A commercial densified refuse-derived fuel (RDF), obtained as pellets from municipal solid wastes, was burned in two laboratory scale bubbling fluidized bed combustors, having an internal diameter of 41 mm. The apparatus were both batchwise operated at 850 C by injecting batches of RDF particles into a bed of silica sand (300--400 {micro}m as size range) fluidized at a superficial gas velocity of 0.8 m/s. RDF particles with equivalent mean diameter ranging from 4 to 9 mm were used. Different experimental procedures were set up to separately investigate comminution phenomena of fuel particles. Results were compared with those obtained burning a South African bituminous coal. Results pointed out that RDF particles undergo a strong primary fragmentation phenomenon, with a probability of particle breakage equal to 1 for fuel particles larger than 6 mm. Attrition and char fragmentation phenomena are particularly relevant under both inert and oxidizing conditions, generating a large amount of unburned fines which may affect overall combustion efficiency.

  6. Co-firing high sulfur coal with refuse derived fuels. Technical progress report No. 6, January--March 1996

    SciTech Connect (OSTI)

    Pan, W.P.; Riley, J.T.; Lloyd, W.G.

    1996-02-29

    The objectives for this quarter of study on the co-firing of high sulfur coals with refuse derived fuels were two-fold. First, the effects of different experimental parameters such as temperature, flow rates and reaction times on the formation of chlorinated organic compounds were studied using the tubular furnace as a reactor followed by GC/MS analysis. Secondly, the effect of fuel/air ratio on the flue gas composition and combustion efficiency were studied with the AFBC system.

  7. Assessment of the percent status of burning refuse-derived fuel as a fuel supplement in the cement kiln industry

    SciTech Connect (OSTI)

    1981-09-01

    The purpose of the project was to solicit information on the use of refuse-derived fuel (RDF) in cement kilns by survey, follow up the mailed survey with telephone calls to the recipients, and assemble collected information into a report. A list of companies that had some experience with RFD was compiled and is presented in Appendix A. The procedure for conducting the survey is explained. A copy of the questionnaire is presented in Appendix B. The letters of response are reproduced in Appendix C. Two completed forms were received and clear conclusions are summarized. The effort was terminated and no final report was assembled.

  8. Comparison of coal/solid recovered fuel (SRF) with coal/refuse derived fuel (RDF) in a fluidised bed reactor

    SciTech Connect (OSTI)

    Wagland, S.T.; Kilgallon, P.; Coveney, R.; Garg, A.; Smith, R.; Longhurst, P.J.; Pollard, S.J.T.; Simms, N.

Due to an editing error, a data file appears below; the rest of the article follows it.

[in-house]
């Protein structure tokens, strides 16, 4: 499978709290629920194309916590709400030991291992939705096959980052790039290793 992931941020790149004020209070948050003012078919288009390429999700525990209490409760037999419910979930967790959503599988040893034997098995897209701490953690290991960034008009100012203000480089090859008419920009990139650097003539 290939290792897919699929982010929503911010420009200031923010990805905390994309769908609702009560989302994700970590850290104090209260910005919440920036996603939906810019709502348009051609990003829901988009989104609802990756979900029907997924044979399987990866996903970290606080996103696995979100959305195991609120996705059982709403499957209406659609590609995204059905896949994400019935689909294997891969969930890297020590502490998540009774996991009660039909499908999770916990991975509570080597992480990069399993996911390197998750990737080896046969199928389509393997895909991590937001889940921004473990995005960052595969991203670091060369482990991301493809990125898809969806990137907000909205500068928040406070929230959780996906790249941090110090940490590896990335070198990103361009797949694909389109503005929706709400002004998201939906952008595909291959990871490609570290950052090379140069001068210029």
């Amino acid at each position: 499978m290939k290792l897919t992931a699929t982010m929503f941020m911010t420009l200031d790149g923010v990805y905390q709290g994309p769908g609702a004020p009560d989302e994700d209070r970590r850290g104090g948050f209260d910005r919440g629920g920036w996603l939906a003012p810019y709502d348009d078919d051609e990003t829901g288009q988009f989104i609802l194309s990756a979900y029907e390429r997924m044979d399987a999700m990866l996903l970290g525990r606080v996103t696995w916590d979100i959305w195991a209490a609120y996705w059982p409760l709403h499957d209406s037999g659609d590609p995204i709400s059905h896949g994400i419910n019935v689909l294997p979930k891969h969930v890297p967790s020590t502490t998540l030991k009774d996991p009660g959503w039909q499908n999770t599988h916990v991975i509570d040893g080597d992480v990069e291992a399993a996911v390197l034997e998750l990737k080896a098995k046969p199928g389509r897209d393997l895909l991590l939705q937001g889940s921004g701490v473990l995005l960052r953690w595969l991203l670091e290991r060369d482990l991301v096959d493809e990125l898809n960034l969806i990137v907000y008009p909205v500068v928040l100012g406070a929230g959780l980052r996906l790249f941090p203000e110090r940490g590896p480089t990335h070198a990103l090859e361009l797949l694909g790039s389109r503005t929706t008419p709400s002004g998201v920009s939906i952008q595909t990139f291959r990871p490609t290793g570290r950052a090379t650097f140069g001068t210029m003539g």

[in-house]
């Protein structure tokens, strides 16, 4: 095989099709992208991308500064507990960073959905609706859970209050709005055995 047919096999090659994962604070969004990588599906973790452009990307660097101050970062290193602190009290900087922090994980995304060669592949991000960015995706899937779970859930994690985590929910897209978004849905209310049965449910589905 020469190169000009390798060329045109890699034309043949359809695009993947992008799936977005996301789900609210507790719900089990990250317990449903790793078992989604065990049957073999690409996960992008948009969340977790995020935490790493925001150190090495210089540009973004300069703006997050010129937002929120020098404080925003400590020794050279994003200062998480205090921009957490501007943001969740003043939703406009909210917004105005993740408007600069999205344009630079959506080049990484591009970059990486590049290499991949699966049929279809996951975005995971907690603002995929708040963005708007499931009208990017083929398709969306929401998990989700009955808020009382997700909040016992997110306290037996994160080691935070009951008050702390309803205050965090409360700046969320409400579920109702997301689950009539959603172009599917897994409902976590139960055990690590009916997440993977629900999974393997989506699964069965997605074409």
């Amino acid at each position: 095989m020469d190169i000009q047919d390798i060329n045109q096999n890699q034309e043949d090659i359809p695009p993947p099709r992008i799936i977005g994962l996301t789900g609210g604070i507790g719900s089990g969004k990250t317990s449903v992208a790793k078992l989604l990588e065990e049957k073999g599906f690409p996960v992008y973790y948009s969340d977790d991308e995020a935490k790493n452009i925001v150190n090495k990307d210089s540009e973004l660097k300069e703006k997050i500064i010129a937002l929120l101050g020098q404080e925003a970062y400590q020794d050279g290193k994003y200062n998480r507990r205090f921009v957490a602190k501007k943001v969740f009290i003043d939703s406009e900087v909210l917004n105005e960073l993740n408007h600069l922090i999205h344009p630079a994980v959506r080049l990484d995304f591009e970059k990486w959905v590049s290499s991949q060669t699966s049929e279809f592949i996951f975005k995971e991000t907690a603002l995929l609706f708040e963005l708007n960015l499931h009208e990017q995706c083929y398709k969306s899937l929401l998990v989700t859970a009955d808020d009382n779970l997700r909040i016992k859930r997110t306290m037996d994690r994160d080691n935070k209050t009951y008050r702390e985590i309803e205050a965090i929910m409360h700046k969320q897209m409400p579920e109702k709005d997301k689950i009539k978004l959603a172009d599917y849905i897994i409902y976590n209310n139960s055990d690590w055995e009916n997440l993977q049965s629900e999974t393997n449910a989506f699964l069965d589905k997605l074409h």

2011-06-15

    An experimental study was undertaken to compare the differences between municipal solid waste (MSW) derived solid recovered fuel (SRF) (complying with CEN standards) and refuse derived fuel (RDF). Both fuels were co-combusted with coal in a 50 kW fluidised bed combustor and the metal emissions were compared. Synthetic SRF was prepared in the laboratory by grinding major constituents of MSW such as paper, plastic, textile and wood. RDF was obtained from a local mechanical treatment plant. Heavy metal emissions in flue gas and ash samples from the (coal + 10% SRF) fuel mixture were found to be within the acceptable range and were generally lower than that obtained for coal + 10% RDF fuel mixture. The relative distribution of heavy metals in ash components and the flue gas stream shows the presence of a large fraction (up to 98%) of most of the metals in the ash (except Hg and As). Thermo-gravimetric (TG) analysis of SRF constituents was performed to understand the behaviour of fuel mixtures in the absence and presence of air. The results obtained from the experimental study will enhance the confidence of fuel users towards using MSW-derived SRF as an alternative fuel.

  9. Combustion characterization of coal/refuse derived fuels using thermogravimetric-fourier transform infrared-mass spectrometry

    SciTech Connect (OSTI)

    Pan, Wei-Ping; Lu, Huagang; Hyatt, J.

    1995-12-31

    The fundamental thermal behavior of five materials (Illinois coal No. 6, Kentucky coal No. 9, polyvinyl chloride, cellulose, newspaper) has been investigated using the TGA/FTIR/MS system under the condition of combustion. The system was used to identify molecular chlorine, along with HCI, CO, CO{sub 2}, H{sub 2}O and various hydrocarbons in the gaseous products of the combustion of PVC resin in air. This is a significant finding that will lead us to examine this combustion step further to look for the formation of chlorinated organic compounds during co-firing of coal with refuse derived fuels.

  10. Coal-firing sulfur coal with refuse derived fuels. Technical progress report {number_sign}7, [April--June 1996

    SciTech Connect (OSTI)

    Pan, Wei-Ping, Riley, J.T.; Lloyd, W.G.

    1996-05-31